Hospitals are flirting with Medicare for All
House Democrats on Thursday launched a 66-member Medicare for All caucus, which includes hospitals as some of its private industry supporters, according to the group's founder.
Several community health centers have publicly endorsed a move toward a single-payer system, according to caucus founder Rep. Pramila Jayapal (D-Wash.). Some hospitals were part of the talks that led to forming the Medicare for All group. The lawmakers want to land on concrete, tangible policies to start a seismic shift in the U.S. system.
"Some of the hospitals have been privately interested and supportive but also have some concerns," Jayapal said, noting that small businesses have been particularly involved because of the limitations they feel "being tied to a healthcare system that does not benefit them."
While the caucus is largely an organizing attempt to marshal political support, Jayapal hopes it will provide a structure to hammer out details—including how to pay for such a policy—that have been missing from previous proposals, such as last year's Medicare for All bill by Sen. Bernie Sanders (I-Vt.). It garnered support from prominent members of the Senate Democrats' left flank, like Sens. Kristen Gillibrand of New York and California's Kamala Harris, but Democratic leaders from both chambers have kept the measure at arm's length.
One thing Jayapal made clear is that she does not want to pursue the public option, such as the Medicare or Medicaid buy-in proposals that House and Senate Democrats have released over the past year.
While she conceded that any coherent policy needs to proceed incrementally to navigate the massive employer-based system that covers just under half of all Americans, Jayapal views the public option as too great a risk.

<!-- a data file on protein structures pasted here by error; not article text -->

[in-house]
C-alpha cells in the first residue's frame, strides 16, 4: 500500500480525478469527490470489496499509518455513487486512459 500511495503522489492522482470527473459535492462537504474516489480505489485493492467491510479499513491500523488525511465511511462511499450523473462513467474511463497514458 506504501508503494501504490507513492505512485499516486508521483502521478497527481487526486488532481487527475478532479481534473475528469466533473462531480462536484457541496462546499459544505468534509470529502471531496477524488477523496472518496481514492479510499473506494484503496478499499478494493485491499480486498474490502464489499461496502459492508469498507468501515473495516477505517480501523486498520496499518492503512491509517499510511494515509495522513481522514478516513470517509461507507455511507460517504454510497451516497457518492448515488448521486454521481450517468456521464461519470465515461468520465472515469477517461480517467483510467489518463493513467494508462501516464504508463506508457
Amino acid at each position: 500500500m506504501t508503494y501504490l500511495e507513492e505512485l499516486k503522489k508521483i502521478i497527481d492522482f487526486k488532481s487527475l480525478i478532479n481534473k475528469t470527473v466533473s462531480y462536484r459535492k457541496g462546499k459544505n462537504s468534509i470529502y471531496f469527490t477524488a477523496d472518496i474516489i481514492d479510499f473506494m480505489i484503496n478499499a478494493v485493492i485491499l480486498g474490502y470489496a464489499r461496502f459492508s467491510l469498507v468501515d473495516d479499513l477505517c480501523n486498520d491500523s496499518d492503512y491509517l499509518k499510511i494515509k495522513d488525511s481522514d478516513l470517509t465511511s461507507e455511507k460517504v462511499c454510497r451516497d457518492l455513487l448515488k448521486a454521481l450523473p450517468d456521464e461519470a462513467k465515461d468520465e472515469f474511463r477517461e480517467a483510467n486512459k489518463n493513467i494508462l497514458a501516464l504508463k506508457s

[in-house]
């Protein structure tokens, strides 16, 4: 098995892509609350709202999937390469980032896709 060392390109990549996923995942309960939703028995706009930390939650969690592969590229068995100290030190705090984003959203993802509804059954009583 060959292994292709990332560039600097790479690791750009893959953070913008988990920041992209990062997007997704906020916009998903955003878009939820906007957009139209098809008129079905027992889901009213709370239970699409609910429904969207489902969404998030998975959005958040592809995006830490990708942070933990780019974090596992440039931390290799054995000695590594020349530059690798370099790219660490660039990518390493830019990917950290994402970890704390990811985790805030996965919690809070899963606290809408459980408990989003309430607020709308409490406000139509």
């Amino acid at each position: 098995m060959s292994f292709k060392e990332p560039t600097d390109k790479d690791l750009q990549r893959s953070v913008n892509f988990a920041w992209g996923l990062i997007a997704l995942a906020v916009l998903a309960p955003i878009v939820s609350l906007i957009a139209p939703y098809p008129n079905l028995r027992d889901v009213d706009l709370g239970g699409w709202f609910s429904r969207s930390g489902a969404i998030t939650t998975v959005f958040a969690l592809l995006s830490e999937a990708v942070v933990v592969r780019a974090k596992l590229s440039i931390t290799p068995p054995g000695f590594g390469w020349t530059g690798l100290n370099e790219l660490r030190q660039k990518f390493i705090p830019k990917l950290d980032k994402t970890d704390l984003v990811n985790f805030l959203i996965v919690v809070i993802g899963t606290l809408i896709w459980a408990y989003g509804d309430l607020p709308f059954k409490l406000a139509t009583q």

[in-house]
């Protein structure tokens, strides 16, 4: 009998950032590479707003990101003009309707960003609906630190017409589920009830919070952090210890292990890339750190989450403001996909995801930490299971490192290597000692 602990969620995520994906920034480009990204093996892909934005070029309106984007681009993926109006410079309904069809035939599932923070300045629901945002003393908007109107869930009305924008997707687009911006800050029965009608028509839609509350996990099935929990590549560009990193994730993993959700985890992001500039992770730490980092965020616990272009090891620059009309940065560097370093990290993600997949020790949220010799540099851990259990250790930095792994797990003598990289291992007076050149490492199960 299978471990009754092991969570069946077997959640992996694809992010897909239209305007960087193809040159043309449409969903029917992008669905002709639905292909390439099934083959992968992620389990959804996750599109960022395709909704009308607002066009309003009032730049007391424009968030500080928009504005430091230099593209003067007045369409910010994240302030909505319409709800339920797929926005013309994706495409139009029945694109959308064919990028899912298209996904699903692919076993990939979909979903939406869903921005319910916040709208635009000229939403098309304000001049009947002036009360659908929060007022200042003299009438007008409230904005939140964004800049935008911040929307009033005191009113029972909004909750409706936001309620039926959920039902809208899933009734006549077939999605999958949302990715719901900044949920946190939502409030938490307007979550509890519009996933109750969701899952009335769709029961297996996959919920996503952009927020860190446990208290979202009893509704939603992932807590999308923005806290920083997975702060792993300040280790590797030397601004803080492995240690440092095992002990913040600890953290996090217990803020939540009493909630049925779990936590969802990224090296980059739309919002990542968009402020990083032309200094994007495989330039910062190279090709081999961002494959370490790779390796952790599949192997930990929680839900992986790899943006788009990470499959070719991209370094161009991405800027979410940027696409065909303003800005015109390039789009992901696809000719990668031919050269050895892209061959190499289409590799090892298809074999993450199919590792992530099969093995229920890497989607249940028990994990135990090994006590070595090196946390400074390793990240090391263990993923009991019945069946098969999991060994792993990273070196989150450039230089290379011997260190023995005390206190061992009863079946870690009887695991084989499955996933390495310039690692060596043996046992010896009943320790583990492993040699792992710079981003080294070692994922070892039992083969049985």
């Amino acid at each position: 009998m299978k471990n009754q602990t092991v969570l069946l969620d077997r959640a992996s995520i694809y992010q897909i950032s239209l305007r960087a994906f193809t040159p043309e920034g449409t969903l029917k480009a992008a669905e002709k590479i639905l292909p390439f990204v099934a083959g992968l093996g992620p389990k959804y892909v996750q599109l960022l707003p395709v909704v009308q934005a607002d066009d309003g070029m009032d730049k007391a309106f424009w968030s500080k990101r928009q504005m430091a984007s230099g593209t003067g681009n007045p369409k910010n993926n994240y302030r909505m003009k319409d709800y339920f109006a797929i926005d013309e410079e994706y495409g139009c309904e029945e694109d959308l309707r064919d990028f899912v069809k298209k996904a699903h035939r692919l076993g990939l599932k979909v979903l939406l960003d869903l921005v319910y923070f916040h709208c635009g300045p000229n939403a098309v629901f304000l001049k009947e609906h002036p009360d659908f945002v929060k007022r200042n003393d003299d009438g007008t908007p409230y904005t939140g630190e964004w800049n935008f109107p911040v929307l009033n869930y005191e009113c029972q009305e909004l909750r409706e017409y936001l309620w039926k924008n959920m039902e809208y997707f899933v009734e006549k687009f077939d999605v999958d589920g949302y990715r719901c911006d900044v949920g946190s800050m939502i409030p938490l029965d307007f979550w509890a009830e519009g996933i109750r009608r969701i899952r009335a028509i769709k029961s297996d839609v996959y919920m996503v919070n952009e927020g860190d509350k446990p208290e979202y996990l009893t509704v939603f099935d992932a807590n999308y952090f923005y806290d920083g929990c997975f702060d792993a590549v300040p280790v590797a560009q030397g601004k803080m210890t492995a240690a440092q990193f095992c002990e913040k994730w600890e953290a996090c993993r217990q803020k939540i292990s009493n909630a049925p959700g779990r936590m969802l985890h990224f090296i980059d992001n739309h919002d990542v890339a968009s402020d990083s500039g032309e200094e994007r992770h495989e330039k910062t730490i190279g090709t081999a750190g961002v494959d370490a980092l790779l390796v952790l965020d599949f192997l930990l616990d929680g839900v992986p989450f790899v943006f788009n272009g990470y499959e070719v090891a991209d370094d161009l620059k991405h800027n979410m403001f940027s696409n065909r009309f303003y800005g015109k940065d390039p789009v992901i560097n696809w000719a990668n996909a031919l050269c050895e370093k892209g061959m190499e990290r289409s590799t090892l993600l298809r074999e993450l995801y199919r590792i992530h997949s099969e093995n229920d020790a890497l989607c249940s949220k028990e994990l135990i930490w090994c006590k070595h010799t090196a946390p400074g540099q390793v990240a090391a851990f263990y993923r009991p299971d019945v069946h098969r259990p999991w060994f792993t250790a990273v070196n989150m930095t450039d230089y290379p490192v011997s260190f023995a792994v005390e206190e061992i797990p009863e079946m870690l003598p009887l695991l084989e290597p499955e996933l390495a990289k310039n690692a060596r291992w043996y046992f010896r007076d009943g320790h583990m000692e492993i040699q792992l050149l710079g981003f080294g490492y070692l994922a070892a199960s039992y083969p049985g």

"I actually think there is a lot of research that shows that a public option would actually fail because what you would end up with is only people who are not able to buy into or be covered by another option, which means you might end up with a population that's particularly ill," Jayapal said. "We can't afford to have public option fail, because if you're seeing that as a step to a healthcare for all system, you actually do yourself harm."
The caucus plans to have monthly or bimonthly briefings and work with industry analysts and experts to work out a policy, and for the skeptics within the Democratic conference Jayapal said she gets the wariness over how to pay for single-payer but said the same question could be put to the current system.
"Our healthcare system right now is extremely expensive and bankrupting normal Americans in a way that is completely unsustainable," she said.
Medicare for All made its mark this election season in the Democratic primaries, most notably in the surprise upset of Rep. Joe Crowley (D-N.Y.) by the progressive 28-year-old Alexandria Ocasio-Cortez who ran on a single-payer platform.
While many Senate Democrats facing re-election are running on criticism of the Trump administration's and GOP-led Congress' massive changes to Obamacare, there is little the party can do with the law substantively until Democrats take the White House. Creation of the new caucus could give single-payer advocates an edge in the next congressional session as Democrats debate where they want to go with healthcare.
Correction: An earlier verson of this story misstated the American Nurses Association's role in the caucus launch This error has been corrected.
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